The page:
123. Why should we give alms to the poor?

In Exodus 23 verses 10-11 God’s people were instructed to carry out their farming and agriculture with a view to providing for the poor. ‘Plant and harvest your crops for six years, but let the land be renewed and lie uncultivated during the seventh year. Then let the poor among you harvest whatever grows on its own. Leave the rest for the wild animals to eat. The same applies to your vineyards and olive groves.’ In Deuteronomy chapter 15 verses 7-11 it is written: ‘If anyone is poor among your fellow Israelites in any of the towns of the land the LORD your God is giving you, do not be hardhearted or tight-fisted toward them. Rather, be open-handed and freely lend them whatever they need. Be careful not to harbour this wicked thought: ‘The seventh year, the year for cancelling debts, is near,’ so that you do not show ill will toward the needy among your fellow Israelites and give them nothing. They may then appeal to the LORD against you, and you will be found guilty of sin. Give generously to them and do so without a grudging heart; then because of this the LORD your God will bless you in all your work and in everything you put your hand to. There will always be poor people in the land. Therefore I command you to be open-handed toward your fellow Israelites who are poor and needy in your land.’

A certain ruler asked him, ‘Good teacher, what must I do to inherit eternal life?’ ‘Why do you call me good?’ Jesus answered ‘No one is good—except God alone. You know the commandments, ‘You shall not commit adultery, you shall not murder, you shall not steal, you shall not give false testimony, honour your father and mother’.’ ‘All these I have kept since I was a boy,’ he said. When Jesus heard this, he said to him, ‘You still lack one thing. Sell everything you have and give to the poor, and you will have treasure in heaven. Then come, follow me.’ When he heard this, he became very sad, because he was very wealthy. Jesus looked at him and said, ‘How hard it is for the rich to enter the kingdom of God! Indeed, it is easier for a camel to go through the eye of a needle than for someone who is rich to enter the kingdom of God.’

In Christian teaching God is the father of all mankind. As the Father of all of us He has a caring and compassionate heart for everyone especially the poor. The teaching of the Bible is clear. The rich need the poor to humble themselves. Many times in the Old Testament the prophets complain that God had to send His people off into captivity because they did not show compassion to the poor. God reprimands His people about the hardness of their hearts and the desperate need of the poor. In the hadith 417 the Prophet said: ‘The most meritorious form of Almsgiving is the effort to help a poor man, made in secret, by one who is himself of little means.’ (Ahmad). And then in hadith 418 it states; ‘Seven will Allâh shade on the day when there will be no shade but the shade of His Throne: one of them is a man who offers alms without his left hand knowing what his right hand has given.’ (Bukhari, Muslim). The blessing of giving is described in the hadith 419: ‘Blessed is the servant who spends out of the wealth he has earned without sin.’ (Ibn Adi, Bazzar).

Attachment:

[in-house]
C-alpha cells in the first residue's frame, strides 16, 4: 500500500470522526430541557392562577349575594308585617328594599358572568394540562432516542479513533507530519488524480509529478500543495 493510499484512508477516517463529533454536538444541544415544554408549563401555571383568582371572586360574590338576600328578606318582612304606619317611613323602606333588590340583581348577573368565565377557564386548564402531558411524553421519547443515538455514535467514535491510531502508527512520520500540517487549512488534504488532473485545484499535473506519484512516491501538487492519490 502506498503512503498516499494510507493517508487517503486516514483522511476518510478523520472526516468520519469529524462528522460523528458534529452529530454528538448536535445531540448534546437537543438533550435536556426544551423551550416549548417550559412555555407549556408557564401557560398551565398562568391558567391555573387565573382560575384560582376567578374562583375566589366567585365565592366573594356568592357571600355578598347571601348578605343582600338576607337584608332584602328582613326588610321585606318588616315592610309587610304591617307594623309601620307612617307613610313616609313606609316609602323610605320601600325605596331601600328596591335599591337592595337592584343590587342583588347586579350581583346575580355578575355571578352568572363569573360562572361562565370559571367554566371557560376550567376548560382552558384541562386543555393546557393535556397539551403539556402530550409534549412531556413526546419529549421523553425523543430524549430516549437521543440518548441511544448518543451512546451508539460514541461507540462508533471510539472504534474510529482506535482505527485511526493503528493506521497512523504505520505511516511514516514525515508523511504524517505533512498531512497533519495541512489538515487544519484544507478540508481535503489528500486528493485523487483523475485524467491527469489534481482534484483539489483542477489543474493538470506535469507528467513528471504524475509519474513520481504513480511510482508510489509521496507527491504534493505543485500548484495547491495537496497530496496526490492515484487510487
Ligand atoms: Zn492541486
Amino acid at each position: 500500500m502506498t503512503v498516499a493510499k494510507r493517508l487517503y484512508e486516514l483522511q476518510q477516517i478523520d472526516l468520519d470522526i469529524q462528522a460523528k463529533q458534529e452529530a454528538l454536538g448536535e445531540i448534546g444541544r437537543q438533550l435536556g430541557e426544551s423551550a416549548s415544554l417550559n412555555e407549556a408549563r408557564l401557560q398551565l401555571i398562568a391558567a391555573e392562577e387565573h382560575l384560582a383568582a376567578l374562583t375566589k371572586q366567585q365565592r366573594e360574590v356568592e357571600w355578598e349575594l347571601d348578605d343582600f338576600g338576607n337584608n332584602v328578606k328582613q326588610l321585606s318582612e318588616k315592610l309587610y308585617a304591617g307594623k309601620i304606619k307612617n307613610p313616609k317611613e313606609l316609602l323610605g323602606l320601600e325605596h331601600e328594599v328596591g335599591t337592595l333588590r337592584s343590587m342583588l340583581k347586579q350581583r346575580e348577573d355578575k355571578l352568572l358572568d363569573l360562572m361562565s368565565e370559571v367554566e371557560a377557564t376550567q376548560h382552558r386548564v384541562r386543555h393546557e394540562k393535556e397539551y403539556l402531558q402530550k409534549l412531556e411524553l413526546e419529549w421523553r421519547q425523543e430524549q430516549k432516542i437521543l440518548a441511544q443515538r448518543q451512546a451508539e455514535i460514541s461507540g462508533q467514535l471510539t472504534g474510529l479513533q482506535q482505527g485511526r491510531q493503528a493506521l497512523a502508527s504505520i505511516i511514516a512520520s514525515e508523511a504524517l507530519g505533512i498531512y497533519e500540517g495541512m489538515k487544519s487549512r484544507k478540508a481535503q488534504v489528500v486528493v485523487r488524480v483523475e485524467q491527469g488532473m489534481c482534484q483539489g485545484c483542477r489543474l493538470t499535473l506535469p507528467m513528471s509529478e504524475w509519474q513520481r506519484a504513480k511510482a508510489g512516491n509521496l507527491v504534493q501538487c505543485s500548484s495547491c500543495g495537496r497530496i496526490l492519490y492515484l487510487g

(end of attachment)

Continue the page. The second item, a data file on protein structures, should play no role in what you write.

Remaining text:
Zakāt (Arabic: زكاة [zæˈkæʃ], means ‘that which purifies’ or ‘alms’), is the giving of a fixed portion of one’s wealth to charity, generally to the poor and needy. It is one of the Five Pillars of Islâm. Zakat, a practice initiated by the Islâmic prophet Muhammad, has played an important role throughout Islâmic history. Initially, Muhammad instituted zakat as a voluntary, individual offering, but during his lifetime certain forms of zakat have been declared obligatory. The caliph Abū Bakr, believed by Sunni Muslims to be Muhammad’s successor, was the first to institute a statutory zakat system. The third caliph, Uthman ibn Affan (who reigned from 644–656) significantly altered the zakat collection protocol, by decreeing that only ‘apparent’ wealth was taxable, which had the effect of limiting zakat to mostly being paid on agricultural land and produce. Ultimately, the practice of state-administered zakat was very short-lived, ending with the reign of Umar bin Abdul Aziz from 717–720 A.D.

There are eight categories of people (asnaf) who qualify to receive zakat funds, according to the Qur’an:

• Those living in absolute poverty (Al-Fuqarā’)

• Those who were restrained because they cannot meet their basic needs (Al-Masākīn)

• The zakat collectors themselves (Al-Āmilīna ‘Alaihā)

• Non-Muslims who are sympathetic to Islâm or wish to convert to Islâm (Al-Mu’allafatu Qulūbuhum)

• People whom one is attempting to free from slavery or bondage. Also includes paying ransom or blood money (Diyya). (Fir-Riqāb)

• Those who have incurred overwhelming debts while attempting to satisfy their basic needs (Al-Ghārimīn)

• Those working in God’s way (Fī Sabīlillāh)

• Children of the street / Travellers (Ibnus-Sabīl)

According to the Hadith, the family of Muhammad should not consume any zakat. Zakat also should not be given to one’s own parents, grandparents, children, grandchildren, or spouses. It is also forbidden to disburse zakat funds into investments instead of just straight to those who are in need. Some scholars disagree whether the poor that qualify should include non-Muslims. Some state that zakat may be paid to non-Muslims, but only after the needs of Muslims have been met. Fi Sabillillah is the most prominent asnaf in Southeast Asian Muslim societies, where it is broadly construed to include funding missionary work, Qur’anic schools and anything else that serves the community (ummah) in general.